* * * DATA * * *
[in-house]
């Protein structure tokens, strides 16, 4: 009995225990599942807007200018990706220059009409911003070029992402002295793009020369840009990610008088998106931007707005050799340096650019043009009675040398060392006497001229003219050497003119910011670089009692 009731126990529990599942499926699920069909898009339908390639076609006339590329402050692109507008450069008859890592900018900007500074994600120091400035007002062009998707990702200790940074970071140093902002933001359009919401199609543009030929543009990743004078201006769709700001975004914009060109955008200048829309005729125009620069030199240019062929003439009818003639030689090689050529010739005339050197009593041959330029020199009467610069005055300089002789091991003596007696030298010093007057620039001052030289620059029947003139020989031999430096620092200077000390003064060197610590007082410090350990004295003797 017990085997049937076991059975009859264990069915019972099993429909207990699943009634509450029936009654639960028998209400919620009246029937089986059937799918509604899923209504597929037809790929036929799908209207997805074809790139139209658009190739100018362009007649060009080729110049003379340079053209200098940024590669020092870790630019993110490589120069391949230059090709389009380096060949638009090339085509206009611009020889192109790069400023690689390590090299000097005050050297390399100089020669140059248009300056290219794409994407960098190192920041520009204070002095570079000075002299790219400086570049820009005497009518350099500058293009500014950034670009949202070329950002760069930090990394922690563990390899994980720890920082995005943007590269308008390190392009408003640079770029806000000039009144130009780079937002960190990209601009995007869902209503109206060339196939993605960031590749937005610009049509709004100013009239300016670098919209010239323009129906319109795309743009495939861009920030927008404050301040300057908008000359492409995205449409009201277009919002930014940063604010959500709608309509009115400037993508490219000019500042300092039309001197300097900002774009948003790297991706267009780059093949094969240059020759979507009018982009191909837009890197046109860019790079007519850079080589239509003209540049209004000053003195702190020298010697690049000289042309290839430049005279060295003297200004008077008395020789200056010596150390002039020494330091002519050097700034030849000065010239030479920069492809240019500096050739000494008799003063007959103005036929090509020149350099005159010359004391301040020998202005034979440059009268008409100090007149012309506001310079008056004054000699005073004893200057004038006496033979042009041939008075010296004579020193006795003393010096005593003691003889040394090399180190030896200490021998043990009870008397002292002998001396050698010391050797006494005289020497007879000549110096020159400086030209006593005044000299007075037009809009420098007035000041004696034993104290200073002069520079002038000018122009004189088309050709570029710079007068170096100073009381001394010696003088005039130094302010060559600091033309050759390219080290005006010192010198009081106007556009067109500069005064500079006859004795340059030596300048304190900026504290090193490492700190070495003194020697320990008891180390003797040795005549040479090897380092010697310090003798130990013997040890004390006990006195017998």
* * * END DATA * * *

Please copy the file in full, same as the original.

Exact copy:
[in-house]
């Protein structure tokens, strides 16, 4: 009995225990599942807007200018990706220059009409911003070029992402002295793009020369840009990610008088998106931007707005050799340096650019043009009675040398060392006497001229003219050497003119910011670089009692 009731126990529990599942499926699920069909898009339908390639076609006339590329402050692109507008450069008859890592900018900007500074994600120091400035007002062009998707990702200790940074970071140093902002933001359009919401199609543009030929543009990743004078201006769709700001975004914009060109955008200048829309005729125009620069030199240019062929003439009818003639030689090689050529010739005339050197009593041959330029020199009467610069005055300089002789091991003596007696030298010093007057620039001052030289620059029947003139020989031999430096620092200077000390003064060197610590007082410090350990004295003797 017990085997049937076991059975009859264990069915019972099993429909207990699943009634509450029936009654639960028998209400919620009246029937089986059937799918509604899923209504597929037809790929036929799908209207997805074809790139139209658009190739100018362009007649060009080729110049003379340079053209200098940024590669020092870790630019993110490589120069391949230059090709389009380096060949638009090339085509206009611009020889192109790069400023690689390590090299000097005050050297390399100089020669140059248009300056290219794409994407960098190192920041520009204070002095570079000075002299790219400086570049820009005497009518350099500058293009500014950034670009949202070329950002760069930090990394922690563990390899994980720890920082995005943007590269308008390190392009408003640079770029806000000039009144130009780079937002960190990209601009995007869902209503109206060339196939993605960031590749937005610009049509709004100013009239300016670098919209010239323009129906319109795309743009495939861009920030927008404050301040300057908008000359492409995205449409009201277009919002930014940063604010959500709608309509009115400037993508490219000019500042300092039309001197300097900002774009948003790297991706267009780059093949094969240059020759979507009018982009191909837009890197046109860019790079007519850079080589239509003209540049209004000053003195702190020298010697690049000289042309290839430049005279060295003297200004008077008395020789200056010596150390002039020494330091002519050097700034030849000065010239030479920069492809240019500096050739000494008799003063007959103005036929090509020149350099005159010359004391301040020998202005034979440059009268008409100090007149012309506001310079008056004054000699005073004893200057004038006496033979042009041939008075010296004579020193006795003393010096005593003691003889040394090399180190030896200490021998043990009870008397002292002998001396050698010391050797006494005289020497007879000549110096020159400086030209006593005044000299007075037009809009420098007035000041004696034993104290200073002069520079002038000018122009004189088309050709570029710079007068170096100073009381001394010696003088005039130094302010060559600091033309050759390219080290005006010192010198009081106007556009067109500069005064500079006859004795340059030596300048304190900026504290090193490492700190070495003194020697320990008891180390003797040795005549040479090897380092010697310090003798130990013997040890004390006990006195017998």